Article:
4. what about PTSD after a relationship with Sociopath? dogs & cats are instruments of God. It’s helped me & I took off with the dog who also has dog PTSD from the same man who beat him & left him starving in the yard, bald & his ears were so badly infected he couldn’t stop vomiting.

  5. All of the service dog videos I’ve watched show such positive outcomes. Why is this not the rule and task of all prisons in US and Canada?? Lord knows we have enough dogs and inmates all over North America. With proper set up and the endless help of volunteer animal rescue groups the cost should be little or nil. Such a waste of resources. Who and where to start?????

  6. my dog makes life possible, better than any crap VA gives out (if you can get in) only there isn’t any housing for vets with issues and a dog. Many vets stay homeless because we will not give up our dogs like the gov gave us up

  7. Veterans can really tell you some horrifying things when it comes to war, that they seen and did, its insane to think that they survive those things, they were put through and it probably haunts them that their friends they bonded with durning the war, who didn’t make it out in one piece, or died a horrible death.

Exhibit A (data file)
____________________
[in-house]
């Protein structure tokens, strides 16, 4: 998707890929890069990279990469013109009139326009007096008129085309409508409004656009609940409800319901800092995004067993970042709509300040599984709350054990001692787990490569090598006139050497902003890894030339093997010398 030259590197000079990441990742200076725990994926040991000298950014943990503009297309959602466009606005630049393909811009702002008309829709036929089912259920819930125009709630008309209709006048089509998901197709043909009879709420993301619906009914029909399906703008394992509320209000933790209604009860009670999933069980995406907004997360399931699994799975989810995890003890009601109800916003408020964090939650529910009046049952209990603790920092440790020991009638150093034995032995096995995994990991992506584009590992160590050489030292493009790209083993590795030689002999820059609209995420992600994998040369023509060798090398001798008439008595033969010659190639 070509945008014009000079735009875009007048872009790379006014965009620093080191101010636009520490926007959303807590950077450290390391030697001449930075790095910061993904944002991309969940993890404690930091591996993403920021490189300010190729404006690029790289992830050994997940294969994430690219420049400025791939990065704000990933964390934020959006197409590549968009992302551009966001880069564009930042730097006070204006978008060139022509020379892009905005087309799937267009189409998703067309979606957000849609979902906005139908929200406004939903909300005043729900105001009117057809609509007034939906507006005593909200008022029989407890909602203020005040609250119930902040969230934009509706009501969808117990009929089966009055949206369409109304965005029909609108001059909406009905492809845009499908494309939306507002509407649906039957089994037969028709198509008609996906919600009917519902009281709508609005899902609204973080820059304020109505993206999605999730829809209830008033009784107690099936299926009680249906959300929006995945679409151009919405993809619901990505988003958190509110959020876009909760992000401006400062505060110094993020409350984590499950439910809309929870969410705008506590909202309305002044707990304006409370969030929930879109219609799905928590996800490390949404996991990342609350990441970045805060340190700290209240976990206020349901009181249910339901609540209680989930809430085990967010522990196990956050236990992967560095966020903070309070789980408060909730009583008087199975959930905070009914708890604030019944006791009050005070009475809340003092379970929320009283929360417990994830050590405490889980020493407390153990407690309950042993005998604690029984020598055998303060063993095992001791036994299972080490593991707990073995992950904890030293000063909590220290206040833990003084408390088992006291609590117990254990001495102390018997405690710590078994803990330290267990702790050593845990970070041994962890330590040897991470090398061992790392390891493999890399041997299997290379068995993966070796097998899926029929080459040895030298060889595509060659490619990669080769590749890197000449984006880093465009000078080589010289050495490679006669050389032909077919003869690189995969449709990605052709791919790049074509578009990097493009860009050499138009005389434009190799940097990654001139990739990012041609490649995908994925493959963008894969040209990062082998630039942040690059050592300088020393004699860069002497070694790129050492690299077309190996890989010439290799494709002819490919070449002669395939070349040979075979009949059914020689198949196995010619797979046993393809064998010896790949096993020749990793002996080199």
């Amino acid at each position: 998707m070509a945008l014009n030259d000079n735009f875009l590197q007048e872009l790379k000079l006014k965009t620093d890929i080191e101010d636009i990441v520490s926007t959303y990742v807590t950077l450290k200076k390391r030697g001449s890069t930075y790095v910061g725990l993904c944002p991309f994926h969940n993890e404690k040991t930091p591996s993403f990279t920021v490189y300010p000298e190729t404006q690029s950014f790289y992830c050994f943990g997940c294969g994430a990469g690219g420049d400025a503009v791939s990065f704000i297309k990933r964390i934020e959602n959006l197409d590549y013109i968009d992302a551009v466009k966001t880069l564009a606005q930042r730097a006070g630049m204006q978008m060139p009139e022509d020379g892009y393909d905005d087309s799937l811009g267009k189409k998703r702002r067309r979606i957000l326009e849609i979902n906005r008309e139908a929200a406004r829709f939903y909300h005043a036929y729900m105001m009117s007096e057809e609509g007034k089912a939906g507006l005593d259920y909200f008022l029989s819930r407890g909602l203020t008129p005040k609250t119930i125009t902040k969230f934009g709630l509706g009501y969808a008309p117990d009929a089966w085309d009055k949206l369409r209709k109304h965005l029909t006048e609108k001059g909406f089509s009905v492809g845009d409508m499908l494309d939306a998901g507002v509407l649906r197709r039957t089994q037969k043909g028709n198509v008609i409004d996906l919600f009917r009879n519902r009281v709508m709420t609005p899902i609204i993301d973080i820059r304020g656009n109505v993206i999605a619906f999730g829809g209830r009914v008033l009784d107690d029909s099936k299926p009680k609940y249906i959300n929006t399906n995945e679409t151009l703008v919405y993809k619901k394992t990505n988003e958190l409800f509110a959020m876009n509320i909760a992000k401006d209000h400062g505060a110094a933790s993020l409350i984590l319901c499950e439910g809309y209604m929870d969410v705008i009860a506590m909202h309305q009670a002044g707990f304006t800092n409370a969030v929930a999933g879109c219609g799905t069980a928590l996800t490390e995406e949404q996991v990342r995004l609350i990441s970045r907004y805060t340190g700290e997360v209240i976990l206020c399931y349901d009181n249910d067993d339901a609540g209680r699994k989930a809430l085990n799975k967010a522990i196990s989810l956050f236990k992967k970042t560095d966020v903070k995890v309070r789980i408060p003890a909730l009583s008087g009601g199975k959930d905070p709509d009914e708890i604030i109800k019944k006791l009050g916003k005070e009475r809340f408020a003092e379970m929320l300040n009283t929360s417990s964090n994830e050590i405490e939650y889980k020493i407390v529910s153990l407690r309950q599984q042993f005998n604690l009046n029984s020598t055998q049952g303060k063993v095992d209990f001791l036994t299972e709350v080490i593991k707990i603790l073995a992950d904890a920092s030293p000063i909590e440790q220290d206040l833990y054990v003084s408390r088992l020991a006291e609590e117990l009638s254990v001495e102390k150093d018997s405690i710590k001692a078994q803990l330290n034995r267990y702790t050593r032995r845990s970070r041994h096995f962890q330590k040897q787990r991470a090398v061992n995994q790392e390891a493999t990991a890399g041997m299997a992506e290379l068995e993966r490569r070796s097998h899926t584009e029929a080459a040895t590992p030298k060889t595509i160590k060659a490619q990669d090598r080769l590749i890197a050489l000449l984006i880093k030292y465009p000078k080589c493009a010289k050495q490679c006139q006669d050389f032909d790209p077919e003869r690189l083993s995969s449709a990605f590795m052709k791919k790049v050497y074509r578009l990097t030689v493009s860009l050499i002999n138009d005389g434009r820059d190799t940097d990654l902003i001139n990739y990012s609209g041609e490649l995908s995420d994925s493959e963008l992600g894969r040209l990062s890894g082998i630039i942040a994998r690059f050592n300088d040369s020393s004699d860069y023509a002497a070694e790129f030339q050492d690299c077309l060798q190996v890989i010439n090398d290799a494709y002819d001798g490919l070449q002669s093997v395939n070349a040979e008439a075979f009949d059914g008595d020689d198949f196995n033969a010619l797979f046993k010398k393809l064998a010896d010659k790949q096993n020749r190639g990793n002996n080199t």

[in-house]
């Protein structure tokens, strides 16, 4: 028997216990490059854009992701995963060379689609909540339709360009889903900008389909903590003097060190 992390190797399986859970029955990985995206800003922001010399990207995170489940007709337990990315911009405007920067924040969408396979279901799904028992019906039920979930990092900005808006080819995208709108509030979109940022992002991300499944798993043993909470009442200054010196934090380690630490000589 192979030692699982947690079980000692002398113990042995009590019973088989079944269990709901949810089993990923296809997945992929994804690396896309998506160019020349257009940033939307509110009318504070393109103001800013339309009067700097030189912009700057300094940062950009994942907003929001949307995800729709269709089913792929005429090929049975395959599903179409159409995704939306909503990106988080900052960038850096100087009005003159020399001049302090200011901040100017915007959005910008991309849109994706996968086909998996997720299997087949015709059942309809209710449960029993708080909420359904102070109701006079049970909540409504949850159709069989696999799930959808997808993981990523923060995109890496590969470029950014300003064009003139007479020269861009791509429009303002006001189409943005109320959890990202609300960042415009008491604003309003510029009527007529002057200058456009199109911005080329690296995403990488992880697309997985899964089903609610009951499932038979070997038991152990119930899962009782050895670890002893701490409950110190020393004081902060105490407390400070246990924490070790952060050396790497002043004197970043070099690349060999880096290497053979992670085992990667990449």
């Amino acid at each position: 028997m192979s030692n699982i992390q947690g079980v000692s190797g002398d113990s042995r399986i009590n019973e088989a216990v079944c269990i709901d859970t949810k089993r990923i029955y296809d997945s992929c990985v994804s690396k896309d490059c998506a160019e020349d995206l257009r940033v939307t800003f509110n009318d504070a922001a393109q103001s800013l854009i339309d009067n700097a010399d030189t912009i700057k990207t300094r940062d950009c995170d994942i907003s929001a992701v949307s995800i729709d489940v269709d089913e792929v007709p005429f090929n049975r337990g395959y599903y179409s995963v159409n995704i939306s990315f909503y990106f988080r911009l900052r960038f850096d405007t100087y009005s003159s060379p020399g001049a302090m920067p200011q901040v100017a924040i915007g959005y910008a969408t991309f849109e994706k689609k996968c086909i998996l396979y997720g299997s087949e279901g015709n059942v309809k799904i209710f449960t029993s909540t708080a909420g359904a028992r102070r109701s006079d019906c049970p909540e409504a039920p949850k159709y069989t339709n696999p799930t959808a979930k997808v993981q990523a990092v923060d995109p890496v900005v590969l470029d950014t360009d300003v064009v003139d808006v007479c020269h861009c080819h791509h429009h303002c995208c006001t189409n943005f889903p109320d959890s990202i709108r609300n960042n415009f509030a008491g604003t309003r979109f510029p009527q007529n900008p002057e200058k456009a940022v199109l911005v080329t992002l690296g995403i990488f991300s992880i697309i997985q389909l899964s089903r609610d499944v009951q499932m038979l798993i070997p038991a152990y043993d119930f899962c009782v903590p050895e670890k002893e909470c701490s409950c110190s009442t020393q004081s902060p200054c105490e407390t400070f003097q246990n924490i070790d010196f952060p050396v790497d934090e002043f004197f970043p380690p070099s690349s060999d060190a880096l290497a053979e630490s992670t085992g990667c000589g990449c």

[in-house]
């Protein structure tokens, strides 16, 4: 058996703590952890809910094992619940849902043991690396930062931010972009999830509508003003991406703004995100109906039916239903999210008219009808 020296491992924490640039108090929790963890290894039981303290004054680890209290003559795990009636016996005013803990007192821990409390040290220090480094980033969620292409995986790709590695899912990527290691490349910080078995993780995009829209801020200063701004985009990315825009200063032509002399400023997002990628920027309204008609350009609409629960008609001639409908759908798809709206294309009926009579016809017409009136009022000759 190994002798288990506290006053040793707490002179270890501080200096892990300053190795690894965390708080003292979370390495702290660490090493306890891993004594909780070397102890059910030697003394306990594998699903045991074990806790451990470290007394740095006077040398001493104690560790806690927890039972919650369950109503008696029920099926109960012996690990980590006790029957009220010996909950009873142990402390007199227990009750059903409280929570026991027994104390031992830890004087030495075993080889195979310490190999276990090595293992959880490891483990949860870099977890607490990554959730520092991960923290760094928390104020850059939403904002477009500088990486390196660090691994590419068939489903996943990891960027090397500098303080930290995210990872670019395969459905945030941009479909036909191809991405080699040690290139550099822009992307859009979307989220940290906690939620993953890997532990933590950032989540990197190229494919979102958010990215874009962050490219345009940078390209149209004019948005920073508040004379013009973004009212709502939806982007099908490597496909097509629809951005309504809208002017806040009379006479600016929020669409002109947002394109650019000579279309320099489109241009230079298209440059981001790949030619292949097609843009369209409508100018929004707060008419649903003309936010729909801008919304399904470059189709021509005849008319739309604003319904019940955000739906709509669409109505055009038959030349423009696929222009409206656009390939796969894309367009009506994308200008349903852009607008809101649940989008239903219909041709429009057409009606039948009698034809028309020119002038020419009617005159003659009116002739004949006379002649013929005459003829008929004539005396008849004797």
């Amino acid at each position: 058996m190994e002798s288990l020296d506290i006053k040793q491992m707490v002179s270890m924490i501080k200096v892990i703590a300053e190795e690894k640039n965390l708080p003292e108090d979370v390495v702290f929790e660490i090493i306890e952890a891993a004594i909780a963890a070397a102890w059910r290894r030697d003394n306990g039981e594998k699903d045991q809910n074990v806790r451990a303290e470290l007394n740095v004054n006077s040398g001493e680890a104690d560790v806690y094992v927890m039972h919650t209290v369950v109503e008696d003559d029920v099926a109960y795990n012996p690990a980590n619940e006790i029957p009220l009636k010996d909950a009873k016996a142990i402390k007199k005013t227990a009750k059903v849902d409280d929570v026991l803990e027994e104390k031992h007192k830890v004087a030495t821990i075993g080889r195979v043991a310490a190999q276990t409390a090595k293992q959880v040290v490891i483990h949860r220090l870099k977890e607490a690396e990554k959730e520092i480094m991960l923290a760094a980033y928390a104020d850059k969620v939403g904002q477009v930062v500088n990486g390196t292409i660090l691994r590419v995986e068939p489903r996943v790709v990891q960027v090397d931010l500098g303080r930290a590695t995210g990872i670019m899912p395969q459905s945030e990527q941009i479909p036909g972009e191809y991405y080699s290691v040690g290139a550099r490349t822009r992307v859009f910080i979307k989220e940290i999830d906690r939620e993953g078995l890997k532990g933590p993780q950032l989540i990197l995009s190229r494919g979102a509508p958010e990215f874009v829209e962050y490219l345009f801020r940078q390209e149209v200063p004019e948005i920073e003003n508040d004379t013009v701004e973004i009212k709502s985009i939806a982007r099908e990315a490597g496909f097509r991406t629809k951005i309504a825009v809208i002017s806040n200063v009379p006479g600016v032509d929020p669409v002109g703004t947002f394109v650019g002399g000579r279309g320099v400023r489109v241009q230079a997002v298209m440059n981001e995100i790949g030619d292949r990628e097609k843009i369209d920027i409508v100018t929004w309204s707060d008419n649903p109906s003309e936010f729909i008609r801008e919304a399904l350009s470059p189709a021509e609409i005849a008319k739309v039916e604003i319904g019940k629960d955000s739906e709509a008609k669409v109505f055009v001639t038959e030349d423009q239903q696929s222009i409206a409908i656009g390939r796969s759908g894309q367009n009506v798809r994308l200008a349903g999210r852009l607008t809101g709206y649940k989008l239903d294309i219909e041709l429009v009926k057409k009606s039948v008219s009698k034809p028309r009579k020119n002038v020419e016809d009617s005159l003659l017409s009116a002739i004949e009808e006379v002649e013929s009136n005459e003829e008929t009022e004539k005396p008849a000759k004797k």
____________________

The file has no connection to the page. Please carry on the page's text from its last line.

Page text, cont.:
8. I did my bit for God & Country in the Air Force. Many years later, I was diagnosed with Aspergers. I have a 1/2 Cattle Dog, 1/2 Border Collie mix who is my LIFE! He always knows when I’m feeling my worst and is there with an upwards nuzzle of my hand. He ALSO alerts when my Blood Sugar goes too low- He was NOT trained for this-He does it NATURALLY! He has saved my life TWICE that I know of! He’s on his "downhill" now, and I expect by next Christmas he will be gone. There are times when Nekoda is my ONLY friend!

  9. Mi vida qué hermoso perrito está hermoso precioso cuídalo mucho es todo un ángel cuide lo cuídenlo pobre está bien si Dios quiere y va a estar vien si Dios quiere

  10. God bless those men and women for what they have done for our country! Thank you and I hope you all live happy and full lives!